Acting UN Secretary-General Ban Ki-moon's term of office expires on December 31, 2016.
The name of Ban's successor will be announced in September, in what is expected to be a protracted process, which is being held on a transparent basis for the first time ever, according to Le Nouvel Observateur. With all the candidates already assessed by the General Assembly, the ball is now in the UN Security Council's court.
"All the permanent members have their own criteria, but in general they all are pragmatic, and they are unwilling to see a strong independent UN chief who could interfere with their own influence," Le Nouvel Observateur pointed out.
France, for example, wants the future UN chief to speak French, while Russia points to the unwritten tradition that each new UN Secretary-General should come from a different part of the world, including Eastern Europe. The General Assembly, in turn, requested that this time the United Nations chief should be a woman.
"As a result, the ideal candidate for this position could be Irina Bokova, although some other candidates in the list are also good chances," according to Le Nouvel Observateur.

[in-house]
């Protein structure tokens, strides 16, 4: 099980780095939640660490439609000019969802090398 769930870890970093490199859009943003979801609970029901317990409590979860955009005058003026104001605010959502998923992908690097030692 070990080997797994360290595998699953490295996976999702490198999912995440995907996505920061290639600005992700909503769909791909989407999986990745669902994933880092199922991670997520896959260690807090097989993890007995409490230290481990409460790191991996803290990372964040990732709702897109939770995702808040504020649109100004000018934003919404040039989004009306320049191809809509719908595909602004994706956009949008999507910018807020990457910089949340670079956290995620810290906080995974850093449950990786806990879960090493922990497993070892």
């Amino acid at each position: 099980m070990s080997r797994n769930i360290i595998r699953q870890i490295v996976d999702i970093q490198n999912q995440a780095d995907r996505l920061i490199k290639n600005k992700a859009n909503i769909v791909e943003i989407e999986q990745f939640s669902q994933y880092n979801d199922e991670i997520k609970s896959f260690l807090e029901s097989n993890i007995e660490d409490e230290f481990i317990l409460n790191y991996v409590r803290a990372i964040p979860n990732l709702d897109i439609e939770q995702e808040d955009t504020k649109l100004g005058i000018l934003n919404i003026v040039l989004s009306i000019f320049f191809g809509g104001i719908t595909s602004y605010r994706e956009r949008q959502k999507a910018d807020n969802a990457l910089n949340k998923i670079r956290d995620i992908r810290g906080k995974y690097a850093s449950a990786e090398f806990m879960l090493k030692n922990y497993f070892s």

Bokova is currently the head of UNESCO and is a former Bulgarian MP; she also served as acting Bulgarian Foreign Minister between November 13, 1996 and February 12, 1997. She studied at the prestigious Moscow State Institute of International Relations in the mid-1970s.
Aside from Bokova, the candidates' list includes former Prime Minister Helen Clark of New Zealand, who previously refused to send her country's troops to Iraq and "proved her independence from the United States, Britain and Australia," according to Le Nouvel Observateur.
Also on the list are United Nations High Commissioner for Refugees Antonio Guterres, a former PM who is popular in his native Portugal; Kevin Rudd, a former Australian PM who steered his country clear of the world economic crisis in the late 2000s, as well as the UN representatives of Australia, Costa Rica, Moldova, Croatia, Slovenia, Serbia, Macedonia, Montenegro and Slovakia, Le Nouvel Observateur recalled.
"The new UN chief will face a spate of challenges and one of them will pertain to the reform and the renewal of UN peacekeeping forces, which will help resolve current and future conflicts," Schia was quoted by the Norwegian news website NRK as saying.
He did not rule out that a woman could take the helm of the UN, and at the same time said that Guterres remains a "strong candidate" and that a candidate's country of origin plays an important role in the nomination. A total of 13 candidates, including five women and eight men, are currently on the list.